En Español

Q. Who is Mr. Smarty Plants?

A: There are those who suspect Wildflower Center volunteers are the culpable and capable culprits. Yet, others think staff members play some, albeit small, role. You can torture us with your plant questions, but we will never reveal the Green Guru's secret identity.

Help us grow by giving to the Plant Database Fund or by becoming a member

Did you know you can access the Native Plant Information Network with your web-enabled smartphone?

Share

Ask Mr. Smarty Plants

Ask Mr. Smarty Plants is a free service provided by the staff and volunteers at the Lady Bird Johnson Wildflower Center.

Search Smarty Plants
    
 
See a list of all Smarty Plants questions

Please forgive us, but Mr. Smarty Plants has been overwhelmed by a flood of mail and must take a break for awhile to catch up. We hope to be accepting new questions again soon. Thank you!

Need help with plant identification, visit the plant identification page.

 
rate this answer
Not Yet Rated

Wednesday - February 10, 2010

From: Austin, TX
Region: Southwest
Topic: Grasses or Grass-like
Title: Low-growing grass for steep hill in Austin
Answered by: Nan Hampton

QUESTION:

I'm looking for a low-growing grass for a steep hill in my backyard. My issues are it can't be mowed because the hill is too steep, it can't be trimmed with a weed eater because it's a very large area, and it can't grow too high because I don't want snakes to be able to hide while my kids are running around. I've considered Bella Bluegrass only to find it's not recommended for central Texas. Do you have any suggestions?

ANSWER:

Poa pratensis var. NE-KYB-05-001 (Bella bluegrass) is a patented variety described as a "new and distinct variety of Kentucky Bluegrass named ‘NE-KYB-05-001’ (trade name Bella), is characterized by its vegetative only propagation, improved shade and drought tolerance, dwarf-like and dense growth habit, dark green foliage and shorter leaves compared to other Kentucky bluegrass varieties." Poa pratensis (Kentucky bluegrass) is not native to the Central Texas area although it does occur in some Texas counties.  There are some shorter native grasses that are native to our area which do well in areas with plenty of sun.   These are Bouteloua dactyloides (buffalograss), Bouteloua gracilis (blue grama) and Hilaria belangeri (curly-mesquite).  You can read about the performance of these three as native lawn grasses compared to bermudagrass in our article, Native Lawns.  You can also read about how to establish these grasses in our How to Article: Native Lawns.  Since you have a slope, you might want to consider installing the grass as plugs or sprigs.  Seeds will tend to wash away down the slope unless you plant them underneath some sort of erosion control blanket.  Seeds that are sown under the erosion-control material will germinate and grow up through the matting. And, if you use one of the biodegradable mattings, it will disappear eventually leaving the grass to cover your hill.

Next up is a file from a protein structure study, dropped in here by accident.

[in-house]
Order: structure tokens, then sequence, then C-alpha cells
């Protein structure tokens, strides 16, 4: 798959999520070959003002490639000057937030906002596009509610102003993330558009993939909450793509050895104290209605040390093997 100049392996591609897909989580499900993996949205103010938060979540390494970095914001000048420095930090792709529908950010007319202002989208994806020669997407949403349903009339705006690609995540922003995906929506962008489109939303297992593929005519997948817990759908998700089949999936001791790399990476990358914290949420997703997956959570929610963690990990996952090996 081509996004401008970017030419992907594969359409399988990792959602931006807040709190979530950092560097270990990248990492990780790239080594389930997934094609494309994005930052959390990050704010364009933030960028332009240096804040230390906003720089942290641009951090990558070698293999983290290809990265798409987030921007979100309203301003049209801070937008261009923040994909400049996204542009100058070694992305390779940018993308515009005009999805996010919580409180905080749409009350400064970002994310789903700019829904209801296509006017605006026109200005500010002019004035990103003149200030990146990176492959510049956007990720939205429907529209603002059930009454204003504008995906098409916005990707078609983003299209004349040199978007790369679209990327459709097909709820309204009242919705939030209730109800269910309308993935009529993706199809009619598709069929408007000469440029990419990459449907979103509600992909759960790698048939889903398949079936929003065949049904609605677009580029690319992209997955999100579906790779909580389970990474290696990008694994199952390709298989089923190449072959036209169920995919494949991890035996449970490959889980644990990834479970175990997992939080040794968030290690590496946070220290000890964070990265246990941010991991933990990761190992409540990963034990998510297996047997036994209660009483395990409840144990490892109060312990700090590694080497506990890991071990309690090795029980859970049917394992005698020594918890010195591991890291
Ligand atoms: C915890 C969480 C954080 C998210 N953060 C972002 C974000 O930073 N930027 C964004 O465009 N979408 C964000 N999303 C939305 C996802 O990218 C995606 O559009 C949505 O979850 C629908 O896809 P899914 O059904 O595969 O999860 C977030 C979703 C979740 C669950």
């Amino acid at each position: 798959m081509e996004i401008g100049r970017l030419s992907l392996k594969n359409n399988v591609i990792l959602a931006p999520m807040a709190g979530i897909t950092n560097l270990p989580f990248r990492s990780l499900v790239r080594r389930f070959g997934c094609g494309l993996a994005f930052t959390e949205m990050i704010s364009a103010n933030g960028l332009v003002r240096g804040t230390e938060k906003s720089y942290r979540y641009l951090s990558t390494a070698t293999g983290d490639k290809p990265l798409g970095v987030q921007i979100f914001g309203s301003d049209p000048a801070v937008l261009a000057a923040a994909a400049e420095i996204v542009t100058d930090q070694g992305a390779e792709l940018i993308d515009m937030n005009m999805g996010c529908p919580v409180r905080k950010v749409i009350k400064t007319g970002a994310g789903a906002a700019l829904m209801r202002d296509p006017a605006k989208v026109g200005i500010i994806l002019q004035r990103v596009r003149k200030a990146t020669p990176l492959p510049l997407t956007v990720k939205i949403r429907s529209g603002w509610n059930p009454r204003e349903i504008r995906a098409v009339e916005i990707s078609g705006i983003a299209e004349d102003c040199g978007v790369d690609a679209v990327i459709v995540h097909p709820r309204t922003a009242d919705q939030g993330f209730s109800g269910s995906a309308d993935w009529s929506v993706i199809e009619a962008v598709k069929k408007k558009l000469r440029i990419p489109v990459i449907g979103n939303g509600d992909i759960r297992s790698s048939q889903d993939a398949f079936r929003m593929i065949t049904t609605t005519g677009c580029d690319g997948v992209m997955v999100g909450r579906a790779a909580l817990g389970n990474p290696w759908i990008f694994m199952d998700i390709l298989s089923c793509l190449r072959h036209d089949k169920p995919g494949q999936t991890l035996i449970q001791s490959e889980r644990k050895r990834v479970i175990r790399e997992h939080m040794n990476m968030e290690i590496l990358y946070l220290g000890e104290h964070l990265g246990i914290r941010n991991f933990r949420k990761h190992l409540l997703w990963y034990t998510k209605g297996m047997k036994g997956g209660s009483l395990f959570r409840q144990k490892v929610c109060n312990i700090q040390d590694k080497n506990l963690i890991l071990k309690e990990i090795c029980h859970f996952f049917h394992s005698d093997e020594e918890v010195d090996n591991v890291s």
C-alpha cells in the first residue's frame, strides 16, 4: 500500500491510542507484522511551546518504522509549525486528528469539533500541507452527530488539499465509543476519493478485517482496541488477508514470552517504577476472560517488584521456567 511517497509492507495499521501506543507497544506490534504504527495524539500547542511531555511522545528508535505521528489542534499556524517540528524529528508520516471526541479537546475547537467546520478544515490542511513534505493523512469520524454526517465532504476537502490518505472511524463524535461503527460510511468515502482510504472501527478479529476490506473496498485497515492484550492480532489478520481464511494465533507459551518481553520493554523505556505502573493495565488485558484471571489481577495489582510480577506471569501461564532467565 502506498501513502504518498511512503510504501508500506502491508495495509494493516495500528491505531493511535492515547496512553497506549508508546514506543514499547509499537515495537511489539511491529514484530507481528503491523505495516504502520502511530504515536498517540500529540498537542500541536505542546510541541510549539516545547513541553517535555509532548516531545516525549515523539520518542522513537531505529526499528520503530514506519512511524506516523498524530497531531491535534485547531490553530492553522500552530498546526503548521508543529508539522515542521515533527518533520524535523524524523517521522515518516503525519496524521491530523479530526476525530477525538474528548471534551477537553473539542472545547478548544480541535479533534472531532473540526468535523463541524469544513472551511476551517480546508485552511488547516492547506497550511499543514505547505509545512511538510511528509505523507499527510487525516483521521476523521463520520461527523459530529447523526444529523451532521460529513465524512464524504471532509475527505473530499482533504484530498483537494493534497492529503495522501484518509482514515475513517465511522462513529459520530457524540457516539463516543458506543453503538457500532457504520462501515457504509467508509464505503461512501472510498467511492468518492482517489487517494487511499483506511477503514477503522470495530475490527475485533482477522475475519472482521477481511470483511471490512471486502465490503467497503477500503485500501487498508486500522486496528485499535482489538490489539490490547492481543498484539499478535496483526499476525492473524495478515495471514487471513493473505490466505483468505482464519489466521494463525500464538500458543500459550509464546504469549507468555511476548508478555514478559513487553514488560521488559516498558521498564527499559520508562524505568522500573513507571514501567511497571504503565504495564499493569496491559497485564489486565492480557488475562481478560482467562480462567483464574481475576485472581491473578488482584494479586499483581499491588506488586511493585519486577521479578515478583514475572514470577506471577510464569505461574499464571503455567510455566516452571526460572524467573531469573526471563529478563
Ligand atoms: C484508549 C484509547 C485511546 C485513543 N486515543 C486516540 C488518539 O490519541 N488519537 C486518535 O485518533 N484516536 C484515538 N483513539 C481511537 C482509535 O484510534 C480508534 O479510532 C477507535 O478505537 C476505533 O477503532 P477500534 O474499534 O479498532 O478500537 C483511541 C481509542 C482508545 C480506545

If the area receives less than 6 hours of sun per day, there are alternative plants—sedges—that act like grasses.  The sedges tend to be evergreen and have a reasonably low growth habit.  Here are several recommended for the Austin area:

Carex blanda (eastern woodland sedge)

Carex cherokeensis (Cherokee sedge)

Carex texensis (Texas sedge)

There are also grasses that will grow in the shade, but they tend to be much taller than you want.  One very attractive one that comes to mind is Chasmanthium latifolium (Inland sea oats).  And, if it is mostly shady there, you could consider some ferns.  For example, Polystichum acrostichoides (Christmas fern) grows 1.5 to 2 feet in shade and part shade and is evergreen.


Bouteloua dactyloides

Bouteloua dactyloides

Bouteloua gracilis

Hilaria belangeri

Carex blanda

Carex cherokeensis

Carex texensis

Polystichum acrostichoides

 

 

 

 

More Grasses or Grass-like Questions

What flowers will ducks and swans not eat?
January 11, 2009 - I live by ducks and swans. They love eating my flowers. Any suggestions on what flowering plants they won't eat?
view the full question and answer

Replacement for Kentucky grass in Colorado
July 02, 2012 - What kind of grass to replace "Kentucky grass"? It uses too much water. Need drought tolerant grass for the Rifle, Colorado area ("zip code is 81650"). Water bill is way too high, pushing over $10...
view the full question and answer

Cork Screw Rush doesn't spiral in Whitehall, PA.
April 29, 2016 - Why won't the stems on my cork screw rush plant twist and/or spiral? It's planted outside. It was twisting and spirally when I planted it. Growing outside the past 4 years but does not twist or curl l...
view the full question and answer

Native plants both deer resistant and good for erosion from North Oaks MN
August 23, 2012 - We have several partially sunny areas on hills that are prone to both deer and erosion. Our goal is to reduce runoff in an effort to preserve the watershed that provides tap water to many citizens of ...
view the full question and answer

Erosion at edge of driveway in Abilene TX
August 26, 2011 - My lawn suffered a great loss of grass over the winter and the soil at the edge of the driveway is washing away with watering and the occasional rains that we have. I am trying to get the grass to gr...
view the full question and answer

Support the Wildflower Center by Donating Online or Becoming a Member today.
E-NEWSLETTER | BECOME A MEMBER | DONATE NOW | MEDIA | JOBS | SITEMAP | STAFF INTRANET
© 2016 Lady Bird Johnson Wildflower Center